Totalitarianism in PracticePrint
Terror as a way of life in East Germany, Poland, and Hungary
By Gary Saul Morson
December 7, 2012
Iron Curtain: The Crushing of Eastern Europe, 1945-1956, By Anne Applebaum, Doubleday, 608 pp., $35
“Every artificially inseminated pig is a blow into the face of Imperialist War-mongers!” Such slogans of excruciating dullness and vulgarity governed life in Stalinist Eastern Europe. One Polish competition in 1950 suggested that painters illustrate subjects like “the technology and organization of cattle slaughter” or “the rationalization and mechanization of industrialized pig farms.” School lessons and mass rallies followed suit. As Anne Applebaum observes, “enthusiasm was mandatory.” The idea was to produce a new type of human being who could not even imagine an alternative to Communism. Stalin took very seriously the dictum that the right environment could completely change human nature, which is one reason he remained hostile to both Freudianism and genetics. But to remake humanity, it was necessary to control all aspects of life. There could be no independent organizations—one official sent to postwar Germany was appalled at the number of chess clubs—and the people had to be continually assaulted with propaganda. Above all, the education of youth had to be scientifically monitored. In East Germany, the organization of summer camps occasioned debate in the party’s Central Committee, which dictated details such as the precise number of hours devoted to swimming and singing.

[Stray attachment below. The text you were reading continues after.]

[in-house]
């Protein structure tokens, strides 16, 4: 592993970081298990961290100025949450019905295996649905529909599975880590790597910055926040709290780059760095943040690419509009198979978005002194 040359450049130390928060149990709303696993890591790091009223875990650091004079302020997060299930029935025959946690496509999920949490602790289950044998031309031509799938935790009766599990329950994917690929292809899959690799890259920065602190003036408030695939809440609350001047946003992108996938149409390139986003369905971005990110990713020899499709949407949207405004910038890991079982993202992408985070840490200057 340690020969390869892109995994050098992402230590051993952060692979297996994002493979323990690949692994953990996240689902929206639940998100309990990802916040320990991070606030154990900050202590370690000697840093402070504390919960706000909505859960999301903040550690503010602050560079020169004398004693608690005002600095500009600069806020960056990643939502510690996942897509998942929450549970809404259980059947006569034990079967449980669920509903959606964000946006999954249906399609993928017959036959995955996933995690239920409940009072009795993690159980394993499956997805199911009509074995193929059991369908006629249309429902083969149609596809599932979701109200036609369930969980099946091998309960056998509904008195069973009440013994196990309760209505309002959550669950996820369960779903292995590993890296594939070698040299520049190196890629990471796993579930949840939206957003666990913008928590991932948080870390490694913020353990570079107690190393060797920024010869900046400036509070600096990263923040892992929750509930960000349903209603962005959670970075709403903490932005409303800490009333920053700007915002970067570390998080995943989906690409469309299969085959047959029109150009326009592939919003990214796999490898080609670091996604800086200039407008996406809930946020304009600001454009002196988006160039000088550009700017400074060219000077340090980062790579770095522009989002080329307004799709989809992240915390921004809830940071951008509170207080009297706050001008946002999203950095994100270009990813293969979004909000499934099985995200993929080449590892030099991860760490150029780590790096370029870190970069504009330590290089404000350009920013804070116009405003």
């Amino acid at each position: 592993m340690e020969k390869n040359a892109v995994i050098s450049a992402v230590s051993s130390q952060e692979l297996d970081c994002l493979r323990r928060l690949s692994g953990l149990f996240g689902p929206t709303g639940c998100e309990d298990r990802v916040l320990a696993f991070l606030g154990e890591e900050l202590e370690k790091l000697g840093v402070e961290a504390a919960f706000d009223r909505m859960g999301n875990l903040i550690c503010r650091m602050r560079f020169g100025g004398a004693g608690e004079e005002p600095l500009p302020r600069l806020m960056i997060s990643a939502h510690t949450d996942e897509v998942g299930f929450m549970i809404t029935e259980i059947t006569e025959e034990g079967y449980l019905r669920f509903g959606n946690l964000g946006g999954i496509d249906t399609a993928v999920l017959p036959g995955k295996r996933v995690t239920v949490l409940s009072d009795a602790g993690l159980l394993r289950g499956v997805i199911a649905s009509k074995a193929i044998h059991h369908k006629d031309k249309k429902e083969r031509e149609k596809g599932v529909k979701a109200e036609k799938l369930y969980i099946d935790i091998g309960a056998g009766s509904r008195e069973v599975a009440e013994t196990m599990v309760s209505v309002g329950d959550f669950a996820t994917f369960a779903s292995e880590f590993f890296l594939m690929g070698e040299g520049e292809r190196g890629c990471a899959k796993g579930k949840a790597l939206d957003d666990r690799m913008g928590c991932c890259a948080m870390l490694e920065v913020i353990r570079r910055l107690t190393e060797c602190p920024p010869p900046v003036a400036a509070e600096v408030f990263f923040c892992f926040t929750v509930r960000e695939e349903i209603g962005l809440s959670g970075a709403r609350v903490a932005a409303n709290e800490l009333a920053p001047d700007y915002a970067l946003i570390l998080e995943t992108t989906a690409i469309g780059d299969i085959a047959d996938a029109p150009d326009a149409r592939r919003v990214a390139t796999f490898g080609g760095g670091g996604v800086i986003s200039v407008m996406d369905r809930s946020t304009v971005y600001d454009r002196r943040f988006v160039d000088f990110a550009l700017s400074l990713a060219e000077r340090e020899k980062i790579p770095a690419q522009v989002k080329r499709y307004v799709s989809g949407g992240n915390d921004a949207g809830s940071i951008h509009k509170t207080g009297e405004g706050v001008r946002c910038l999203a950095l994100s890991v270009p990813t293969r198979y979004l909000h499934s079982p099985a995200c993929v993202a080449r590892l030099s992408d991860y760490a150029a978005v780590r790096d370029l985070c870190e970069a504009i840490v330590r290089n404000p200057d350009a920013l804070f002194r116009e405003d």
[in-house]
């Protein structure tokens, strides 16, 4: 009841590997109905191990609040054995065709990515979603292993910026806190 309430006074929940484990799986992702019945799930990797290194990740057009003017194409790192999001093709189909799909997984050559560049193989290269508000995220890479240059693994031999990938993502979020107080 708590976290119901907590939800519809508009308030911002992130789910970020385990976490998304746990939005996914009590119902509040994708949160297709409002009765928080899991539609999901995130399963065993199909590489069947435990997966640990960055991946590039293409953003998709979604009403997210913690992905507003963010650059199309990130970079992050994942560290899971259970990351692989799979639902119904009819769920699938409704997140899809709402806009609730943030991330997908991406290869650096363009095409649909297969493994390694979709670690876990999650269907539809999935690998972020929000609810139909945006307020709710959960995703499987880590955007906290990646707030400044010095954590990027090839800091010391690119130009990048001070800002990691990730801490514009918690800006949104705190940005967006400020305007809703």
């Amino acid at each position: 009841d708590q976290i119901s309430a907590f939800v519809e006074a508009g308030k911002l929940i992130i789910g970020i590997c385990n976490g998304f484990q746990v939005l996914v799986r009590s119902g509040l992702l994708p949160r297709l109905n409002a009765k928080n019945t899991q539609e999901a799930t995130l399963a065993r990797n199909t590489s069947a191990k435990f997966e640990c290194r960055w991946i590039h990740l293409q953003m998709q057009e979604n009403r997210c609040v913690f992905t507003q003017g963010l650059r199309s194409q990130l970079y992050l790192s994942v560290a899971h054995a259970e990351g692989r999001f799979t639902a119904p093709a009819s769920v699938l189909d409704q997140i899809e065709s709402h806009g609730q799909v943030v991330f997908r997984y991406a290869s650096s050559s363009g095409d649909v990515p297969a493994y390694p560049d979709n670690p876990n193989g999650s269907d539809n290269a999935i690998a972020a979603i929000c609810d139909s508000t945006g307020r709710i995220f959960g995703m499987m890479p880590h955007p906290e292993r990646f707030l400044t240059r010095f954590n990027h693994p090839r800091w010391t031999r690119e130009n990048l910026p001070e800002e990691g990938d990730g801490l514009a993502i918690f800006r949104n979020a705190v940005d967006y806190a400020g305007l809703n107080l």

Difficult as it is for us to comprehend, the governments installed by Moscow read their Marx and Lenin not as just another philosophy but as hard science. The appalling economic consequences never shook their faith. In 1946 Hungary suffered what was probably history’s worst bout of inflation, with the value of the pengö declining by the hour and people pressured to spend as soon as they were paid. By the time a new currency unit, the forint, was introduced, it was worth 400,000 quadrillion pengö.
We read of a Polish economic planner trying to set the “correct” prices for all goods, with the assumption that they would never change. He at last realized there was no need to do any more research, since presumably the Soviets had already determined all correct prices. In 1950, Spain and Poland had an almost identical GDP, but by 1988 Spain’s was more than five times Poland’s. The only available explanation for failure was sabotage, and bad economic news occasioned a wave of arrests.
Terror became a way of life. After the Allies liberated Nazi concentration camps, the Soviets reopened them. Sachsenhausen was renamed Special Camp Number 7; Buchenwald became Special Camp Number 2. East German camps held children for crimes like having made faces during a lecture on Stalin. Local Communist parties also set up their own concentration camps, modeled, of course, on the Soviet gulag.
As in Russia, people were arrested not just for what they did but also for what they might do, as “potential enemies.” The Polish secret police developed a list of 25 categories of suspicious people, and more catego- ries were always being added. These included priests, former members of non-Communist socialist parties, and anyone who had seen the West. Eventually, the number of potential enemies encompassed one in three adults. When a counterrevolutionary was arrested, it was common to follow the Soviet practice of arresting his family as well, then his friends, and then the acquaintances of his friends.